VANCOUVER -- Health officials have announced another three deaths from COVID-19 in British Columbia, as well as 27 new test-positive cases.

Speaking at her daily virus briefing on Tuesday, provincial health officer Dr. Bonnie Henry said the three latest fatalities all took place at long-term care homes in the Lower Mainland.

"Our condolences and our thoughts and prayers go out to the families and the care providers for these people who have been affected by this virus," Henry said.

Tuesday's update brings the province's death toll to 72 and the overall number of cases confirmed since late January to 1,517. Of those, 942 have fully recovered.

There remain 134 COVID-19 patients in hospital, including 58 who are in intensive care units. The number of hospitalizations has remained fairly static for more than a week, with severe cases decreasing gradually from a peak of 72 on April 6.

Officials also announced yet another outbreak at a seniors' home in the region, this time at the South Granville Park Lodge in Vancouver. So far, a total of 165 residents and 124 staff have been infected with the novel coronavirus at long-term care homes and assisted living facilities in Metro Vancouver and the Fraser Valley.

Meanwhile, a number of community outbreaks are continuing to spread, including the one at Mission Institution, a federal correctional facility that's already seen 47 confirmed cases.

Dr. Henry described that outbreak, the response to which has been criticized by the union representing prison staff, as "concerning."

"We've had an ongoing effort over this weekend to beef up the outbreak response, the infection prevention and control measures and the investigation of the outbreak," she added.

Part of the response has involved opening a dedicated unit at Abbotsford Regional Hospital for people from Mission Institution who suffer severe infections.

According to the correctional officers' union, six of the COVID-19 cases have been among prison staff.

There has also been one additional infection confirmed at Bylands Nursery, an agricultural business in West Kelowna that suffered an outbreak among temporary foreign workers late last month.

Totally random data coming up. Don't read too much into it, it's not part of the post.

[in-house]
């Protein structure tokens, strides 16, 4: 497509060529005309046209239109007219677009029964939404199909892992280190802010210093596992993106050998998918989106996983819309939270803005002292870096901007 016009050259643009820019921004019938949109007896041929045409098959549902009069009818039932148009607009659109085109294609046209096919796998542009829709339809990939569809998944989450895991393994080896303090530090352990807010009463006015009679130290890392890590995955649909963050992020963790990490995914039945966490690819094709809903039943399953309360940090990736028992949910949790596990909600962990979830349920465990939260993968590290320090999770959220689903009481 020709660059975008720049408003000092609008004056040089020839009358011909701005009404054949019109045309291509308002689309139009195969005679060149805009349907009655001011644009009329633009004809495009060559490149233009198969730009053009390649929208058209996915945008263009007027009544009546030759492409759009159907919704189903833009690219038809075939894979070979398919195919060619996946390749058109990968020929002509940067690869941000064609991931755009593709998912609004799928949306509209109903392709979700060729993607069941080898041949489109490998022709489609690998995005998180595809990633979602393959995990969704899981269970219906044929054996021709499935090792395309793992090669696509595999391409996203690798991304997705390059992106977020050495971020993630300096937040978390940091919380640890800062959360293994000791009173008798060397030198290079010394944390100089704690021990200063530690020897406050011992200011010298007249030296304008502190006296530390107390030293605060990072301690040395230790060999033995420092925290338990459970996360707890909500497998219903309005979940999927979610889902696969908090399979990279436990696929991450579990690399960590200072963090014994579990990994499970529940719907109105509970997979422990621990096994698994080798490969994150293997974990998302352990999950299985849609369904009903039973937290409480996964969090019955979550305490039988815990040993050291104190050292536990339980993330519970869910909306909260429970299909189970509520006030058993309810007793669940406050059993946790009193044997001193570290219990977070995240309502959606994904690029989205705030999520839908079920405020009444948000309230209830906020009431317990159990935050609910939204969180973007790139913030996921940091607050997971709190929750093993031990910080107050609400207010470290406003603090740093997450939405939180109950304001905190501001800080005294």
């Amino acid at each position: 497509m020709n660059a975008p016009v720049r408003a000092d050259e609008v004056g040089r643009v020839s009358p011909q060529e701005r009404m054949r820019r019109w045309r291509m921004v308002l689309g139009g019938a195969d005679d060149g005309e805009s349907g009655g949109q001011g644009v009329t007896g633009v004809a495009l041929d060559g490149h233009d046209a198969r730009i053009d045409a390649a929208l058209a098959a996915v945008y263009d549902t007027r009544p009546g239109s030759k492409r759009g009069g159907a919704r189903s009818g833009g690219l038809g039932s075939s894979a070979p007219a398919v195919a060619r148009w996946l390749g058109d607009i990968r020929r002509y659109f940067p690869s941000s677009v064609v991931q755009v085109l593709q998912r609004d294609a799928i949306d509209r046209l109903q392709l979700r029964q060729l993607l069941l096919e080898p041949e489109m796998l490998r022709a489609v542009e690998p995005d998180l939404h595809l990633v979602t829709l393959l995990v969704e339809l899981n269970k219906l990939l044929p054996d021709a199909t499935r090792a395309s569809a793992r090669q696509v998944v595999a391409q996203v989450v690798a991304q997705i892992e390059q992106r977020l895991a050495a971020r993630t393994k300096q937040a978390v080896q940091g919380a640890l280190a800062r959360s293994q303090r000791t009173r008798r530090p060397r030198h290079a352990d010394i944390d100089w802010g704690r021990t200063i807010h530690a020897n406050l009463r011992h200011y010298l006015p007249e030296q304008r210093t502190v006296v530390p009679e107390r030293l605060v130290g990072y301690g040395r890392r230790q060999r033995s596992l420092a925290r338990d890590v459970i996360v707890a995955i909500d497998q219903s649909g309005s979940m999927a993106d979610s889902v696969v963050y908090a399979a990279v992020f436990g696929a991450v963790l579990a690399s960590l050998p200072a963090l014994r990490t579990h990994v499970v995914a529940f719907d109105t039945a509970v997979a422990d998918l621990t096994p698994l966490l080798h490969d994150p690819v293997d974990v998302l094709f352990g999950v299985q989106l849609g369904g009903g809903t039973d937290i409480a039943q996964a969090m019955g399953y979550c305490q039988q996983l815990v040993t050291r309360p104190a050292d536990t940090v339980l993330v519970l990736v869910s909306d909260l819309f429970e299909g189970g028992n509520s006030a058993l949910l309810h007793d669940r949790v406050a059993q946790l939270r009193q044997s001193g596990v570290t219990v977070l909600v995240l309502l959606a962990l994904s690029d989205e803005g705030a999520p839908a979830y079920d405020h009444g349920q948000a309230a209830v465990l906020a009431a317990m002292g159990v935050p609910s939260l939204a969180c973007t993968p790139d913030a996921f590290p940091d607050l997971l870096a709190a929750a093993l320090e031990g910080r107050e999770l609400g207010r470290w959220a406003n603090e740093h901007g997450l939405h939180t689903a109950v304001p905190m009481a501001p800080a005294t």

Two ongoing crises

Dr. Henry also took time to address drug users in British Columbia, acknowledging that some more vulnerable members of the population have had trouble accessing even the most basic necessities during the pandemic – including food.

She noted it has been four years to the day since B.C. declared a public health emergency due to the ongoing opioid crisis, and stressed that the COVID-19 pandemic has not overshadowed health officials' efforts to support people struggling with addiction.

"We want all of those who are living with substance use and addiction and other major health issues to know that you are not forgotten and we are continuing to ensure that we have those safety nets in place for you," Henry said.

Officials have already made some additional housing options available, Henry noted, as well as increased the availability of safe pharmaceutical alternatives to what she called "an incredibly and increasingly toxic street drug supply."

"As these crises continue I want to remind people to take care of yourself and take care of those around you," she added. "We all have a stake in this and we need to continue to look after ourselves and to look after our communities."

Of the cases confirmed in B.C. so far, 658 have been in the Vancouver Coastal Health region, followed by 601 in the Fraser Health region, 141 in the Interior Health region, 89 in the Island Health region and 28 in the Northern Health region.

On Friday, health officials are expected to release new model​ling that might shed light on how far British Columbia has to go before it can begin easing some of the rigid restrictions that have dramatically altered the lives of its approximately five million residents.

Watch an American Sign Language translation of the news conference on the provincial government's YouTube page.